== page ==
Although I’m sorry to leave the historical topic of the Hungarian army’s defeat near Voronezh, I have to move on to another sordid affair, albeit something that is happening today.
I have often expressed my firm conviction that most of the trials of former officials are political witch hunts that served Fidesz particularly well before the elections and that still may score points with the voters. One of the biggest fish Fidesz set its sights on was Miklós Hagyó, MSZP deputy mayor of Budapest. The the primary target of Fidesz’s wrath was naturally Ferenc Gyurcsány, but even the foxy head of the Hungarian prosecutor’s office couldn’t find evidence to drag the former prime minister to court. So, they settled for the second string, the government officials in charge of the office that handled state properties in the Sukoró land swap.
I wrote about the Hagyó case last September: “A botched-up show trial in Hungary.” Since then the trial has dragged on, and more and more of the accused are retracting their earlier testimony, claiming that it was given under duress. Only a couple of days ago one of the accused retracted her testimony. And today Éva H., who is named #6 among the 15 accused men and women, also took back her earlier confession of guilt and gave a vivid description of her trials and tribulations during her stay in a Hungarian jail.
Let me start with a description of Éva H.’s testimony as reported by MTI. I am using MTI’s website as a source. The report was filed today at 6:40 p.m. Here we learn that Éva H. accused the investigators of pressuring her to accuse Miklós Hagyó of fraud that cost the Budapest Transit Authority billions. As for the circumstances of her being pressured, MTI’s reporter mentions in his report only that “the accused talked about her testimony and the circumstances under which that testimony was made.” As for particulars, she told the judge that although she was in jail for three months the investigators made no attempt to question her for at least two and a half months. As for intimidation, MTI reports only that one of the policemen who took her to jail told her that it was very possible that her child might end up in a state facility because of her long absence from her family. That was the sum total of MTI’s coverage of the “circumstances” under which her earlier testimony was made.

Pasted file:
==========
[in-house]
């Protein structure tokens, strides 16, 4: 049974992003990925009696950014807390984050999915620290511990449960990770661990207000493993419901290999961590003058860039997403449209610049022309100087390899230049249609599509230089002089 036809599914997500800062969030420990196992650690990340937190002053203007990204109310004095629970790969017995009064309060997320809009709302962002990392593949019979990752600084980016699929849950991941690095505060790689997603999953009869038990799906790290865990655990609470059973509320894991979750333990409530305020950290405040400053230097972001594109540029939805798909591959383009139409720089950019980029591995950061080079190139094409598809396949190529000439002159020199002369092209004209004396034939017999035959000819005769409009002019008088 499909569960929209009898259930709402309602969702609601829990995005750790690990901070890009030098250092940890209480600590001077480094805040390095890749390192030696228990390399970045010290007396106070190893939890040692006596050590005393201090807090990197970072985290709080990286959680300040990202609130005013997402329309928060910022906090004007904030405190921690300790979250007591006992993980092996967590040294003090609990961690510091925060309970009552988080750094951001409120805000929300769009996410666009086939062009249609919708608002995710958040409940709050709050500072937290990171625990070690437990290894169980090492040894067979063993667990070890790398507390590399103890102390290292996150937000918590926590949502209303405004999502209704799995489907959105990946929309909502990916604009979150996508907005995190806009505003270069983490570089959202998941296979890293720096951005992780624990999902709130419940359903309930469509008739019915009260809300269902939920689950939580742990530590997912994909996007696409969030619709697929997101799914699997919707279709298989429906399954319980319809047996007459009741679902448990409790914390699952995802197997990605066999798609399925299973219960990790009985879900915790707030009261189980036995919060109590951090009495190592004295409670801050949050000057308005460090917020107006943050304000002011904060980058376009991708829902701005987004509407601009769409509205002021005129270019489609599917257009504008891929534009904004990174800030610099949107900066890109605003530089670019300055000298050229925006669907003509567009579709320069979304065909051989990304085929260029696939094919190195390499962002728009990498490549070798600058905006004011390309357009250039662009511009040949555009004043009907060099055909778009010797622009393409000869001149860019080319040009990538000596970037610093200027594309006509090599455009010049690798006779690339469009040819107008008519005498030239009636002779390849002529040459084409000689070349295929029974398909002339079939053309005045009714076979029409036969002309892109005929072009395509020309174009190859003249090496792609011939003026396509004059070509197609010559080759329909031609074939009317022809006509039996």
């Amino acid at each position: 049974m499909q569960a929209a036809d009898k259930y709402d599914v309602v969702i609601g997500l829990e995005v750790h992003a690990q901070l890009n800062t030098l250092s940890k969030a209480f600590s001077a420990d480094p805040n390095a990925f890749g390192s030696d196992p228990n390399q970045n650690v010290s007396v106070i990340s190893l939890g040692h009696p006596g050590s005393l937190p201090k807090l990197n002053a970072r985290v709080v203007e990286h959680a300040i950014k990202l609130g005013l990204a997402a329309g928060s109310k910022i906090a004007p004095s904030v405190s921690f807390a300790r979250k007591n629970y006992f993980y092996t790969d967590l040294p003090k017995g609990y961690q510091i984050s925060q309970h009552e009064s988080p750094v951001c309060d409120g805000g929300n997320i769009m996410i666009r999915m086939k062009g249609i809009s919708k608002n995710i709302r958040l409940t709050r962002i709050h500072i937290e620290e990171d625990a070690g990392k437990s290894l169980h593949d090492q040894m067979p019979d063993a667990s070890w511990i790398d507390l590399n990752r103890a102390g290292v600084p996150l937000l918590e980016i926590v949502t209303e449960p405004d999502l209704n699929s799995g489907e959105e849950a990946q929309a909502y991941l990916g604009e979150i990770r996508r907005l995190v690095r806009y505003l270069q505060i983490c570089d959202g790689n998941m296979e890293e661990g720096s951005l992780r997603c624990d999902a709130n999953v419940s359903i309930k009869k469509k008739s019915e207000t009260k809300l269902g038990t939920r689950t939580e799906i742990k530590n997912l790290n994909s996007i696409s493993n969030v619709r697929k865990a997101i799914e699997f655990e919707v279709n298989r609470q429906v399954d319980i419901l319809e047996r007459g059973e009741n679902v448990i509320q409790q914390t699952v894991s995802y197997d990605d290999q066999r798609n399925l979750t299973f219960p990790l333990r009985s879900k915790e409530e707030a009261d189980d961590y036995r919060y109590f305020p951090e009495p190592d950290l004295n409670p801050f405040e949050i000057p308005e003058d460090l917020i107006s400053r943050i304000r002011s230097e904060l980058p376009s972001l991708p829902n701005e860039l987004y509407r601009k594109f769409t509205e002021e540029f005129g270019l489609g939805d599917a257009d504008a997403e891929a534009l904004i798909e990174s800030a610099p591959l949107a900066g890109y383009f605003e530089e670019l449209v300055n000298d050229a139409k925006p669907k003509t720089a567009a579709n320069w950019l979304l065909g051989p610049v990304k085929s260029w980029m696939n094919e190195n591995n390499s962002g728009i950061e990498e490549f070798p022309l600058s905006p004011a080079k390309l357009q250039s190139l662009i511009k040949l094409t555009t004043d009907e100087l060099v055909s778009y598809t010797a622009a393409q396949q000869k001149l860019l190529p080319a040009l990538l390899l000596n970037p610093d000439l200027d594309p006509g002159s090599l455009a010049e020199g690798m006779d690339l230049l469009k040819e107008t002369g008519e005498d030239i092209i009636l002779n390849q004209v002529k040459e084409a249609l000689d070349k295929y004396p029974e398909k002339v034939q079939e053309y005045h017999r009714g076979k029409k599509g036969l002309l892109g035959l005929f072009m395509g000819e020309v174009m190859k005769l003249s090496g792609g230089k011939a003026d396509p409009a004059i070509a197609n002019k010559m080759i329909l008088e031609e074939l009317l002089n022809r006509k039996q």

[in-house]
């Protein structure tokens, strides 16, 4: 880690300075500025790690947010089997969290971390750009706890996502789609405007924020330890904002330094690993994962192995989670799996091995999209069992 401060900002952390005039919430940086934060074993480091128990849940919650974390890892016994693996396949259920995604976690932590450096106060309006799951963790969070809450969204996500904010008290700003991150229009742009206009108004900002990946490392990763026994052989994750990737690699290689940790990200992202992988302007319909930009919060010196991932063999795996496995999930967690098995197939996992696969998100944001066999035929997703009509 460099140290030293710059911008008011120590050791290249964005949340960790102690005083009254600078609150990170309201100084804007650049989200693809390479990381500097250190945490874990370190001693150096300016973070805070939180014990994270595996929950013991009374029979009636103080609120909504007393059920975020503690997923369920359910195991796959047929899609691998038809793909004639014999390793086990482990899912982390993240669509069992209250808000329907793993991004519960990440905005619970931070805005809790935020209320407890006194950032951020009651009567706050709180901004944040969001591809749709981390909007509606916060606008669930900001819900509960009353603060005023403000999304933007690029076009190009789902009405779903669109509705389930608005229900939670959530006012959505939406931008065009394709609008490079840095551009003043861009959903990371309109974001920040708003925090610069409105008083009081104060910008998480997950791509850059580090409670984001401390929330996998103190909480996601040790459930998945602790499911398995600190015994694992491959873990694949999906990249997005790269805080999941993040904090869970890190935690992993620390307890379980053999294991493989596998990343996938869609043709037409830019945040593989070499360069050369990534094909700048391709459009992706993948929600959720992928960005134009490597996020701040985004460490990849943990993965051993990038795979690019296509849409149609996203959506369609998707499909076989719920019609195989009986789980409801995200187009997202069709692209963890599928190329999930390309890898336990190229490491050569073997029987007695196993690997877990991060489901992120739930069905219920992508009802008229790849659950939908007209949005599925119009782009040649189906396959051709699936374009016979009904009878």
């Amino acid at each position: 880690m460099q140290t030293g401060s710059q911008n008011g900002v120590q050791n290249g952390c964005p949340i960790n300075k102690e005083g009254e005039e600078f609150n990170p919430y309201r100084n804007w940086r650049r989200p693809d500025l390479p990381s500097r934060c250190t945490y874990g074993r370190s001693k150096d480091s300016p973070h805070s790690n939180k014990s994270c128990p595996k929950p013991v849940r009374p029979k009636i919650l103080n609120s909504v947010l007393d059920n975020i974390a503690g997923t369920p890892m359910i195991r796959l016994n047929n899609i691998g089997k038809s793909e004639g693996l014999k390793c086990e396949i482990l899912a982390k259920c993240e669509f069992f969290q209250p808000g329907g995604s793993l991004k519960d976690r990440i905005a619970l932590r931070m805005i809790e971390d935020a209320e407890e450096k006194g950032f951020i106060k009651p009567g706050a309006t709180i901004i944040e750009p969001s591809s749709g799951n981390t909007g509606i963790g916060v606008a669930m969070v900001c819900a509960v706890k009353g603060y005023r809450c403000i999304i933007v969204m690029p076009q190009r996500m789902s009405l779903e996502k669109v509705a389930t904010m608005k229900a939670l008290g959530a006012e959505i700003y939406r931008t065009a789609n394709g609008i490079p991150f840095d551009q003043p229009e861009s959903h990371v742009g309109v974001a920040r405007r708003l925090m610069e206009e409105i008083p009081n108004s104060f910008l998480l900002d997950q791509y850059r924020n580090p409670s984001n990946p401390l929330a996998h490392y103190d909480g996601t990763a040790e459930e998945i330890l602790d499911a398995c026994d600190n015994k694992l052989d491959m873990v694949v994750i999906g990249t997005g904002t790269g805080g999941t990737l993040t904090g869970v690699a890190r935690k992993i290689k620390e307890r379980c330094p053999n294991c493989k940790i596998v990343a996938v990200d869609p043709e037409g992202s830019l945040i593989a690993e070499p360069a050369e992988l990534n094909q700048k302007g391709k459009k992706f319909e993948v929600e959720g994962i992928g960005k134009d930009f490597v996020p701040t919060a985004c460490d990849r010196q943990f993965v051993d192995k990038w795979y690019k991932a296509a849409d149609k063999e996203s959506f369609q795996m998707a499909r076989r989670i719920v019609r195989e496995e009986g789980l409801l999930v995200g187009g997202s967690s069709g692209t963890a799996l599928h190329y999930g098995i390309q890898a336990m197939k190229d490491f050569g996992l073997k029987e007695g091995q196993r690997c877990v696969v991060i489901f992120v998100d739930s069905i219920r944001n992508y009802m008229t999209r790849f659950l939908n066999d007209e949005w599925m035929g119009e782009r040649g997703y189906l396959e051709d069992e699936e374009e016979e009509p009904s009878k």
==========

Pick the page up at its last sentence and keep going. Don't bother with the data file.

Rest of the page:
At the trial there was also a reporter from Népszava who filed a report that appeared on the newspaper’s Internet site at 2:58 p.m. Here we find many new details, some startling. Éva H. claimed that the prosecution referenced several dates in the indictment that preceded her working relationship with Miklós Hagyó. She also said that originally there was no talk of her being remanded but that Mária Szívós, one of Fidesz’s newly appointed members of the Constitutional Court, ruled otherwise. (One must wonder whether there is any connection between the two events.)
Éva H. claimed that “because of [her] religion there was a weekly inspection of her cell … they made [negative] remarks about her books, they poured garbage in the middle of the cell that included [her] personal belongings and told [her]: ‘clean it up, Jew!'” Apparently they told her that if her rabbi keeps visiting her they will not be able to save her from “falling out of her bed and hurting herself.” She also claimed that the doctors in the jail tried to drug her. She talked about Rivotril, a drug used primarily for the control of epilepsy but also effective as a sedative. According to Éva H. there were times when it was 59°C (130°F) in the 6x6m cell housing four women.
She was taken to her interrogation sessions in irons as if she were a murderer. These shackles caused sores on her arms and legs. Once she actually fell and hit her head on the curb. When she complained to the policeman in charge, he told her to shut up because otherwise he will say that Éva H. attacked him and in that case he is allowed to shoot her. During her three months in jail she lost 26 kilograms.
At the end of her testimony Éva H. read the last letter of her since deceased father that he wrote to her while she was in jail. “A number of the accused and their lawyers cried.” The lawyer for Éva H. is Péter Bárándy, former minister of justice and one of the founding members of Gordon Bajnai’s Haza és Haladás (Country and Progress).
Two reporters and two radically different reports on the same testimony.